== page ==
Geographic Card Catalog

The biggest help in finding the right information for my destination—especially this one, which I’m unfamiliar with—came from the American Alpine Club Henry S. Hall, Jr. Library’s new Guidebook Finder. While it is not quite “there” now, it has the potential to be the next most-powerful tool of climbing information. It organizes the library’s holdings of guidebooks geographically by using Google Maps. Zoom into your destination—say the greater Lake Placid, New York area—and get a listing with Don Mellor’s Climbing in the Adirondacks among several others.

Books listed on the Guidebook Finder can be borrowed by AAC members no matter where you live—you only pay the shipping and insurance for returning the book. You return them at the media-mail price, so it’s inexpensive. In fact, a big part of the reason I joined the AAC was for the library borrowing privileges. The other offerings pushed me over the edge. For the price of membership, you have borrowing privileges, they pick
up the postage to send it to you, and you get rescue insurance, a copy of the annual editions of American Alpine Journal and Accidents in North American Mountaineering, among other benefits.

…the Guidebook Finder ought to list narrative nonfiction in the library that discuss these locations on the map…

The Guidebook Finder has potential to be an even greater resource. I’ve heard that some members have suggested improvements to the Guidebook Finder’s functionality, but I would like to see it broaden its scope: While guidebooks provide excellent route locating, documents first ascents, and list the climb’s ratings, the Guidebook Finder ought to list narrative nonfiction in the library that discuss these locations on the map. For instance, while Mike Gauthier’s Mount Rainier: A Climbing Guide provides key information on the routes around Rainier, also listing narratives like Jim Davidson’s & Kevin Vaughn’s recent book The Ledge: An Adventure Story of Friendship and Survival on Mount Rainier on the list would give the mountain and the routes the additional color about the routes. The Guidebook Finder could also go even further in completing the picture of an area by including links to references in the American Alpine Journal archives and Accidents in North American Mountaineering.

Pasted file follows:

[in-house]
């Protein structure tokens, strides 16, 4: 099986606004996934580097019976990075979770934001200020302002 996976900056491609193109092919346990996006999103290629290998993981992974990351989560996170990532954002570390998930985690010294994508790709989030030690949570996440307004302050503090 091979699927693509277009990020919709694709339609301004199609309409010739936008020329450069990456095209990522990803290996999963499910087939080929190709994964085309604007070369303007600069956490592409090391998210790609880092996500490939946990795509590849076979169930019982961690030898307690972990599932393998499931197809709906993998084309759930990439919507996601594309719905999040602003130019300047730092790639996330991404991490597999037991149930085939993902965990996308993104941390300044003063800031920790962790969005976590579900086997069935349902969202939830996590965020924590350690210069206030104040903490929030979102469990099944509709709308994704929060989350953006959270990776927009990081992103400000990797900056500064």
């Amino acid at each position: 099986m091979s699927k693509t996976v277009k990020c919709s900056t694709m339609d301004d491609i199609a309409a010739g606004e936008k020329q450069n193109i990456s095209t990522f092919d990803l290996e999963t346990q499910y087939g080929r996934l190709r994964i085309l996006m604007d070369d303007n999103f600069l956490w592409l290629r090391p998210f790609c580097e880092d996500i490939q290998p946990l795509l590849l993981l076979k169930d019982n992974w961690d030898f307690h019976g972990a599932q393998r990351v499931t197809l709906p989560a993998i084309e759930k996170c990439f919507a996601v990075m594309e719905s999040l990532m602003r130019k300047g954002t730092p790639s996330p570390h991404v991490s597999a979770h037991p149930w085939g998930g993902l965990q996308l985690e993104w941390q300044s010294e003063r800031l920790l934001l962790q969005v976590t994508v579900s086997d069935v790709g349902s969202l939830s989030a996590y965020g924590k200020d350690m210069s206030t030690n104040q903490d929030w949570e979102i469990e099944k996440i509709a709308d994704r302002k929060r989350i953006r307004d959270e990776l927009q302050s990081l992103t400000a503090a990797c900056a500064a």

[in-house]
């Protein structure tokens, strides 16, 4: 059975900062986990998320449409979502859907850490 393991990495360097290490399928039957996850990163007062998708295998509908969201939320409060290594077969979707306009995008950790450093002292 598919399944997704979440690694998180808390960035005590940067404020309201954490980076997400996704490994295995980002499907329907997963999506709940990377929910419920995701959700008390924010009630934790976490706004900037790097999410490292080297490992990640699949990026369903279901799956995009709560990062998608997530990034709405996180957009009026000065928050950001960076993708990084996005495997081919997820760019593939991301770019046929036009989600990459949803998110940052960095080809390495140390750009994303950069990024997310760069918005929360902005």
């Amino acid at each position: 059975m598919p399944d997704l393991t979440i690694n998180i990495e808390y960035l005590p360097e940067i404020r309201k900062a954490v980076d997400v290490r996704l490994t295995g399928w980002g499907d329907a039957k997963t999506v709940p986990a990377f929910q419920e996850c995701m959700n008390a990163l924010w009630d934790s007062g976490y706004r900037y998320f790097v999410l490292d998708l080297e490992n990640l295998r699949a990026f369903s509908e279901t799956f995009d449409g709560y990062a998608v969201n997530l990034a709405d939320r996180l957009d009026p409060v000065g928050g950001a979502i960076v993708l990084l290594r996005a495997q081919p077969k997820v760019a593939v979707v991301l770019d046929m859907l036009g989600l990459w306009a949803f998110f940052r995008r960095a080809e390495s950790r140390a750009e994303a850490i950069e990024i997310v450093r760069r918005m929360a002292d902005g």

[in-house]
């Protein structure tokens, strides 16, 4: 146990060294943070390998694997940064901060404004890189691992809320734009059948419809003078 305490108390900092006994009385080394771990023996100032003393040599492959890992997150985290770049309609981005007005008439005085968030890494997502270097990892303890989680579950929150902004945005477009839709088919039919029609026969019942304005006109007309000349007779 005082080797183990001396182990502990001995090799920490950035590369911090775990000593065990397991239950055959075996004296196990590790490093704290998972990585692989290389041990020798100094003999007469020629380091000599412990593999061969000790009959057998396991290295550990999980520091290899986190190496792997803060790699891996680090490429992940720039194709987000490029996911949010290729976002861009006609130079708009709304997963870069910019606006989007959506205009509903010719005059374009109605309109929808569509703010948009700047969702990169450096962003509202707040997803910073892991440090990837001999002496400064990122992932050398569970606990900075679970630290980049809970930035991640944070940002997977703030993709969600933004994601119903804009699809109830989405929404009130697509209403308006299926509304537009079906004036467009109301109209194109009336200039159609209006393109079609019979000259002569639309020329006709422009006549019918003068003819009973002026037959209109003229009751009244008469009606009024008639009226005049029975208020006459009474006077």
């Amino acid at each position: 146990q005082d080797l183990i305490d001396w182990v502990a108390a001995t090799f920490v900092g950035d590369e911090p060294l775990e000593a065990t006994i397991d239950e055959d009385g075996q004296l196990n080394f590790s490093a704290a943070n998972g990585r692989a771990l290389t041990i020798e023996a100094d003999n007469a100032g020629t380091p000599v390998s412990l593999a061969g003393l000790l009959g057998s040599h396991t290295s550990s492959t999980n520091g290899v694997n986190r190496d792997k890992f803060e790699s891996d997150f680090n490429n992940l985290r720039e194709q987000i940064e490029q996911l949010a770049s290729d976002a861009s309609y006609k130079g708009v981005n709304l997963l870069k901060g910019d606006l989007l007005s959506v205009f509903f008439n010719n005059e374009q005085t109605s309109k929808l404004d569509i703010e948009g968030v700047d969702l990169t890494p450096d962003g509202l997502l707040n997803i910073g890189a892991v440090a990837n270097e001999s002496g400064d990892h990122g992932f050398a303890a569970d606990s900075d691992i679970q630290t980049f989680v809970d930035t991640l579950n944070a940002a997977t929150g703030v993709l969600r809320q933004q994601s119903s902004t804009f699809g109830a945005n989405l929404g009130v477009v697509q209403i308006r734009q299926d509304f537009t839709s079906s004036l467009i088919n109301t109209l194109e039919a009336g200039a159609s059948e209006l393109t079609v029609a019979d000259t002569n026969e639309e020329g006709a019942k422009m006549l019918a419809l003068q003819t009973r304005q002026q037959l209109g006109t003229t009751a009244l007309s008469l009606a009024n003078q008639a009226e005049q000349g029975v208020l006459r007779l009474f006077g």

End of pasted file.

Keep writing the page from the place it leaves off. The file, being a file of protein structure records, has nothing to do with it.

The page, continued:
For my trip to Phoenix, the guides currently listed are more than I had before and that’s a great start. 

Phoenix is the backyard of a lot of people, including some climbers that are AAC members. Thankfully, a couple of them have written some good guides. I appreciate them for giving this traveler a leg up and for the Guidebook Finder for making the job easier!

—Andrew Szalay, Member, The Suburban Mountaineer

Have your own thoughts on using the Guidebook Finder? Email the Library, using the subject line: “Guidebook Finder Feedback”. We’ll be taking all comments under consideration and updating the tool soon.

Comments are closed.